The Danish designer on growing up on a skateboard and his new upcoming collaborative collection with Kyle Stewart from the Goodhood store
Inspired by 80s skateboarding, Copenhagen-based Soulland and East London store Goodhood are this week launching a small capsule collection of shirts, Tees, sweatshirts and a jacket. In a monochrome colour palette, the collection plays with founder Silas Adler’s love of graphics and comfortable yet stylish garments – perfect for skating whether it’s 1983 or 2013.
“I started skating when I was 10 years old. I just saw a kid on the street and instantly knew that it was something for me. Both me and Kyle from Goodhood grew up on skateboards; me in Copenhagen and Kyle in Edinburgh. So for both of us it’s an important part of who we are. Growing up, the skate culture was very important. It taught me all the most important things I know. I learned so much about being open and thinking of the world as something that’s there for you to discover. I learned to think internationally. When you travel with skateboarding you see cities and countries from a different angle than a tourist, and that is something I still do when I travel today. But it has for sure also been the saver for many kids that had a hard time growing up. I had a tough time in school and got into trouble a lot – but skateboarding made me focus. It made me stop thinking of all the everyday stuff that fills your brain and just be in the present. It´s hard to describe… and maybe that´s the point.
”Growing up, the skate culture was very important. It taught me all the most important things I know”
Skateboarding in the 80s was very special. It was what you call the second wave. The whole Powell Peralta movement made Hosi, Hawk, Mullen and Gurerro in to mega superstars. Skateboarding was extremely big. But then something happened. Vert skating died and so did skateboarding in the public eye. And a lot of these kids with no education that lived like superstars where all of a sudden on their own. Skateboarding in the 80s was also neon flashy in a cool way. And when street skating took over and re-boosted in the 90s as the third wave it was a lot more rugged.
Today I don’t get to skate as much as I’d like to; a kid and a busy job takes up most of my time. But I skated everyday between the ages of 10 and 20. So I consider myself a skater. I check skateboarding on the internet every day. In that sense I think it´s the same today. But now there is just so much money and big corporate companies that are in it for the cash. I don´t know if it’s good or bad.And I think a lot of the skate clothing is defined by bad quality and logo prints… plus it looks the same every season. It´s very conservative if you think about it. But I grew up on it so I really love it. I rarely wear skateboard clothing but a lot of my Soulland clothes are inspired by it actually. I never thought about that before but I know it´s pretty clear to me… For the Goodhood collaboration we also added bits of Oscar Wilde’s poetry. We wanted to put in a tint of culture in the design. And a contrast. That´s when clothing is the most interesting I think…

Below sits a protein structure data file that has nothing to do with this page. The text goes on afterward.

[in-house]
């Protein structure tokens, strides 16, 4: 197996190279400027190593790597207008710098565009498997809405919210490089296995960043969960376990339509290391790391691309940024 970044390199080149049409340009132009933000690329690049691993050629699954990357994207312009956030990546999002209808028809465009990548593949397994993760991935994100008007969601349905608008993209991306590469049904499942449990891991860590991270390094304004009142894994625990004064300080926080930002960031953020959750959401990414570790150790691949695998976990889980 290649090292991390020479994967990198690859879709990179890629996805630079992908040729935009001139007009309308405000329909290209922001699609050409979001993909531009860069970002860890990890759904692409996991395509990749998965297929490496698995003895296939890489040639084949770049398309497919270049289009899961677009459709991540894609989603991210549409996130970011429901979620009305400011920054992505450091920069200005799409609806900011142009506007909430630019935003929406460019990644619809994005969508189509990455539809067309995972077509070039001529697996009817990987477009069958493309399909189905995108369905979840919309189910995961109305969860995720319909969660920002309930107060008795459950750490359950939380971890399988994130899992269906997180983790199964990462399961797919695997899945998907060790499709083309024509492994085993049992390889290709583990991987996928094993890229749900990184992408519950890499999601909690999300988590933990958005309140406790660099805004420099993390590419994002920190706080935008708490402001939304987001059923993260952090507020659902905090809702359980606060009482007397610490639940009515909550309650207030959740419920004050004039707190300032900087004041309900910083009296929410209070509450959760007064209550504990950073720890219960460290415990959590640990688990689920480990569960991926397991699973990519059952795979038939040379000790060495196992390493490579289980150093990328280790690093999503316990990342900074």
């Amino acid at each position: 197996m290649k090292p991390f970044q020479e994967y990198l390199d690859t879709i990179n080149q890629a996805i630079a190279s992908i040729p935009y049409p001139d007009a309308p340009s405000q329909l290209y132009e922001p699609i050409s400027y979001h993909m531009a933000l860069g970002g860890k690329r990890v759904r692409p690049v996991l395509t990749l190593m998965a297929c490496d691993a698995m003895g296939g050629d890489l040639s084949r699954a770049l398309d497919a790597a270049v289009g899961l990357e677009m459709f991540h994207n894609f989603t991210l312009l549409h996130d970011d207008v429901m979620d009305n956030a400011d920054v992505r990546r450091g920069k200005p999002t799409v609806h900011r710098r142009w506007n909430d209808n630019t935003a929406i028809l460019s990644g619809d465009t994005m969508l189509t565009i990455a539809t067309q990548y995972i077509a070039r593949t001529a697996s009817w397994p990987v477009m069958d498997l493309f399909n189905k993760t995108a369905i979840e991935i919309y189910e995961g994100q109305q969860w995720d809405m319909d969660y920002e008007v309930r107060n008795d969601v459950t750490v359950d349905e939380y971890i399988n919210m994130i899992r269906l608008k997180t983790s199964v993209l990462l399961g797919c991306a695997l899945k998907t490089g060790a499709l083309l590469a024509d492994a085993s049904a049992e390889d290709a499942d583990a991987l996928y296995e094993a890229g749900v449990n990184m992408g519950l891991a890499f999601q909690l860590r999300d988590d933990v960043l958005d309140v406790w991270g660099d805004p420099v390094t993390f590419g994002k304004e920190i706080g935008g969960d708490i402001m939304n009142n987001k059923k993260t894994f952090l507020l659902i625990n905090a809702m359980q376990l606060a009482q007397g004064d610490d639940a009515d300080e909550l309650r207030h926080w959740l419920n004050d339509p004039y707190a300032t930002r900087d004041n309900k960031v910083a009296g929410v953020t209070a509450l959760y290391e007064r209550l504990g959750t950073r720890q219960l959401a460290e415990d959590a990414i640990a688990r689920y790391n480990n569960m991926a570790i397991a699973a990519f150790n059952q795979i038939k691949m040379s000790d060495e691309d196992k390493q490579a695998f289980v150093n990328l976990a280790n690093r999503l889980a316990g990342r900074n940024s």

We’ve been working with Kyle and Jo from Goodhood for many years now. They’ve been supporters since day one. We talked about doing a collaboration in the past but this time I just felt like all the pieces fell into place. I like how they have the ability to have a clear vision and also, when you get to know them a bit, you start to understand that everything they do is about them and their personal aesthetics. I think that’s something that’s rare these days.
“Skateboarding in the 80s was also neon flashy in a cool way. And when street skating took over and re-boosted in the 90s as the third wave it was a lot more rugged”
I think it’s a strength when you can see and feel the personality – their style and visual image are very strong. We try to do the same thing with Soulland. We want a strong design DNA and a red thread running through everything we do and still make it personal. But, of course, a store and a brand is different.
I have to create the feeling based on one collection and Goodhood has to do it with a wide roster of brands. Both things can be a struggle… but it’s also very rewarding at the same time!”
Interview David Hellqvist
Illustration Clara Lacy
The Soulland x Goodhood collaboration launches on November 7, 2013